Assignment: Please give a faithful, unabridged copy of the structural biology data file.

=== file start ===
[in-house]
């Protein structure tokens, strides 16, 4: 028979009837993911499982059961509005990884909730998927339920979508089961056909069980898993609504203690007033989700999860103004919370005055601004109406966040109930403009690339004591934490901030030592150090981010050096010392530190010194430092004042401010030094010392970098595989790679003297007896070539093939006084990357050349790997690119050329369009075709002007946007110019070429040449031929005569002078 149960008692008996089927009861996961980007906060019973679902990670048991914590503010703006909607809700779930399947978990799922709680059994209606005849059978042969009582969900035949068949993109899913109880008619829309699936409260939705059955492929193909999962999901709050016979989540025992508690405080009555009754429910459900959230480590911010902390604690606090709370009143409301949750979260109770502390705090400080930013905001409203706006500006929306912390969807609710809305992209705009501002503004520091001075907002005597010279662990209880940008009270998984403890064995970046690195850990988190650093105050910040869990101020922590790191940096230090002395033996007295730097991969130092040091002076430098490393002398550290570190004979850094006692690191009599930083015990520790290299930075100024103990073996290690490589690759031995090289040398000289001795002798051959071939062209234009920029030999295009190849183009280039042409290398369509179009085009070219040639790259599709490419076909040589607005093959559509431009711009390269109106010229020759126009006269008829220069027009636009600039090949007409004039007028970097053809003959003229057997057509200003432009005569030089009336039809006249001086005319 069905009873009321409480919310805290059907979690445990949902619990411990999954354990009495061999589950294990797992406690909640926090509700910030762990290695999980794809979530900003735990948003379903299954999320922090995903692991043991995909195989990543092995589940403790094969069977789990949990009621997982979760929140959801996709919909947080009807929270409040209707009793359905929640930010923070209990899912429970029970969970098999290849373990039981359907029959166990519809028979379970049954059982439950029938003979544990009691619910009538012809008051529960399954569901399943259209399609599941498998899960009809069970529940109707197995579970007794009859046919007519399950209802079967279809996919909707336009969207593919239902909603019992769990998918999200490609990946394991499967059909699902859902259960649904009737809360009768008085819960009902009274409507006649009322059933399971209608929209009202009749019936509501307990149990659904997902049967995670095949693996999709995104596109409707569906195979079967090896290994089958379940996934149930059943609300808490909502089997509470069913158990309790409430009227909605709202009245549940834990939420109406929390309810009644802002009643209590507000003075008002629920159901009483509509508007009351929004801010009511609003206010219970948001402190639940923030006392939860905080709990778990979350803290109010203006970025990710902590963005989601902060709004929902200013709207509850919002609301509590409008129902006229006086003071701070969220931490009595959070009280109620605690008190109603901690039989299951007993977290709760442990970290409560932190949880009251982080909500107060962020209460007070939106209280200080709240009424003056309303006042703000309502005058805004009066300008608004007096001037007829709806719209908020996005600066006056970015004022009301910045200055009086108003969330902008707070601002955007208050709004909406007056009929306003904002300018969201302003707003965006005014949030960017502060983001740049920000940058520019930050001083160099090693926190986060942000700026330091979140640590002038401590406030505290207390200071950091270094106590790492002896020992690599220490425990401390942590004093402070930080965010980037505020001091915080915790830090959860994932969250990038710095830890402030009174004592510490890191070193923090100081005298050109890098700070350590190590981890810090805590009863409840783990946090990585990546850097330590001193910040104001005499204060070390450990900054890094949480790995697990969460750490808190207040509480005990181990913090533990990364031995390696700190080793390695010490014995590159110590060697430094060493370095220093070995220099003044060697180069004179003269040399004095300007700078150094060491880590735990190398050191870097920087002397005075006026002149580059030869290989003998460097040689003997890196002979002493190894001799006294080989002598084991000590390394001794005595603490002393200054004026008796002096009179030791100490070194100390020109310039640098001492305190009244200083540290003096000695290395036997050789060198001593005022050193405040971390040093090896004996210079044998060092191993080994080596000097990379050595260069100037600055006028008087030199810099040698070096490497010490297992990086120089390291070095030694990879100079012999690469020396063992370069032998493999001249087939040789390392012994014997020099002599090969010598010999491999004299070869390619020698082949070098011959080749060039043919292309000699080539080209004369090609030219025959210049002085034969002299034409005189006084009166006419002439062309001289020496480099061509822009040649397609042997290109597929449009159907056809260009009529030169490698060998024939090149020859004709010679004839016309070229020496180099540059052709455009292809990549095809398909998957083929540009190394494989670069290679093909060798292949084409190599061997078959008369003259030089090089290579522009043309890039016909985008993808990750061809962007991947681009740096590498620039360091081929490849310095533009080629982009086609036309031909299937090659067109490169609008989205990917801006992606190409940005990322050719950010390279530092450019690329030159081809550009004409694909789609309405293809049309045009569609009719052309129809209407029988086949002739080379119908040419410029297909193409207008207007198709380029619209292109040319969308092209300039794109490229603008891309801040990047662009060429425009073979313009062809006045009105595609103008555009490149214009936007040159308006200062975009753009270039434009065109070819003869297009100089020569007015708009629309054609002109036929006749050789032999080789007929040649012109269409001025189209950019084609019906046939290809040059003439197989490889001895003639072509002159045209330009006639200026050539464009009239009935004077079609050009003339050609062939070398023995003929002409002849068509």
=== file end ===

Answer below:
[in-house]
């Protein structure tokens, strides 16, 4: 028979009837993911499982059961509005990884909730998927339920979508089961056909069980898993609504203690007033989700999860103004919370005055601004109406966040109930403009690339004591934490901030030592150090981010050096010392530190010194430092004042401010030094010392970098595989790679003297007896070539093939006084990357050349790997690119050329369009075709002007946007110019070429040449031929005569002078 149960008692008996089927009861996961980007906060019973679902990670048991914590503010703006909607809700779930399947978990799922709680059994209606005849059978042969009582969900035949068949993109899913109880008619829309699936409260939705059955492929193909999962999901709050016979989540025992508690405080009555009754429910459900959230480590911010902390604690606090709370009143409301949750979260109770502390705090400080930013905001409203706006500006929306912390969807609710809305992209705009501002503004520091001075907002005597010279662990209880940008009270998984403890064995970046690195850990988190650093105050910040869990101020922590790191940096230090002395033996007295730097991969130092040091002076430098490393002398550290570190004979850094006692690191009599930083015990520790290299930075100024103990073996290690490589690759031995090289040398000289001795002798051959071939062209234009920029030999295009190849183009280039042409290398369509179009085009070219040639790259599709490419076909040589607005093959559509431009711009390269109106010229020759126009006269008829220069027009636009600039090949007409004039007028970097053809003959003229057997057509200003432009005569030089009336039809006249001086005319 069905009873009321409480919310805290059907979690445990949902619990411990999954354990009495061999589950294990797992406690909640926090509700910030762990290695999980794809979530900003735990948003379903299954999320922090995903692991043991995909195989990543092995589940403790094969069977789990949990009621997982979760929140959801996709919909947080009807929270409040209707009793359905929640930010923070209990899912429970029970969970098999290849373990039981359907029959166990519809028979379970049954059982439950029938003979544990009691619910009538012809008051529960399954569901399943259209399609599941498998899960009809069970529940109707197995579970007794009859046919007519399950209802079967279809996919909707336009969207593919239902909603019992769990998918999200490609990946394991499967059909699902859902259960649904009737809360009768008085819960009902009274409507006649009322059933399971209608929209009202009749019936509501307990149990659904997902049967995670095949693996999709995104596109409707569906195979079967090896290994089958379940996934149930059943609300808490909502089997509470069913158990309790409430009227909605709202009245549940834990939420109406929390309810009644802002009643209590507000003075008002629920159901009483509509508007009351929004801010009511609003206010219970948001402190639940923030006392939860905080709990778990979350803290109010203006970025990710902590963005989601902060709004929902200013709207509850919002609301509590409008129902006229006086003071701070969220931490009595959070009280109620605690008190109603901690039989299951007993977290709760442990970290409560932190949880009251982080909500107060962020209460007070939106209280200080709240009424003056309303006042703000309502005058805004009066300008608004007096001037007829709806719209908020996005600066006056970015004022009301910045200055009086108003969330902008707070601002955007208050709004909406007056009929306003904002300018969201302003707003965006005014949030960017502060983001740049920000940058520019930050001083160099090693926190986060942000700026330091979140640590002038401590406030505290207390200071950091270094106590790492002896020992690599220490425990401390942590004093402070930080965010980037505020001091915080915790830090959860994932969250990038710095830890402030009174004592510490890191070193923090100081005298050109890098700070350590190590981890810090805590009863409840783990946090990585990546850097330590001193910040104001005499204060070390450990900054890094949480790995697990969460750490808190207040509480005990181990913090533990990364031995390696700190080793390695010490014995590159110590060697430094060493370095220093070995220099003044060697180069004179003269040399004095300007700078150094060491880590735990190398050191870097920087002397005075006026002149580059030869290989003998460097040689003997890196002979002493190894001799006294080989002598084991000590390394001794005595603490002393200054004026008796002096009179030791100490070194100390020109310039640098001492305190009244200083540290003096000695290395036997050789060198001593005022050193405040971390040093090896004996210079044998060092191993080994080596000097990379050595260069100037600055006028008087030199810099040698070096490497010490297992990086120089390291070095030694990879100079012999690469020396063992370069032998493999001249087939040789390392012994014997020099002599090969010598010999491999004299070869390619020698082949070098011959080749060039043919292309000699080539080209004369090609030219025959210049002085034969002299034409005189006084009166006419002439062309001289020496480099061509822009040649397609042997290109597929449009159907056809260009009529030169490698060998024939090149020859004709010679004839016309070229020496180099540059052709455009292809990549095809398909998957083929540009190394494989670069290679093909060798292949084409190599061997078959008369003259030089090089290579522009043309890039016909985008993808990750061809962007991947681009740096590498620039360091081929490849310095533009080629982009086609036309031909299937090659067109490169609008989205990917801006992606190409940005990322050719950010390279530092450019690329030159081809550009004409694909789609309405293809049309045009569609009719052309129809209407029988086949002739080379119908040419410029297909193409207008207007198709380029619209292109040319969308092209300039794109490229603008891309801040990047662009060429425009073979313009062809006045009105595609103008555009490149214009936007040159308006200062975009753009270039434009065109070819003869297009100089020569007015708009629309054609002109036929006749050789032999080789007929040649012109269409001025189209950019084609019906046939290809040059003439197989490889001895003639072509002159045209330009006639200026050539464009009239009935004077079609050009003339050609062939070398023995003929002409002849068509």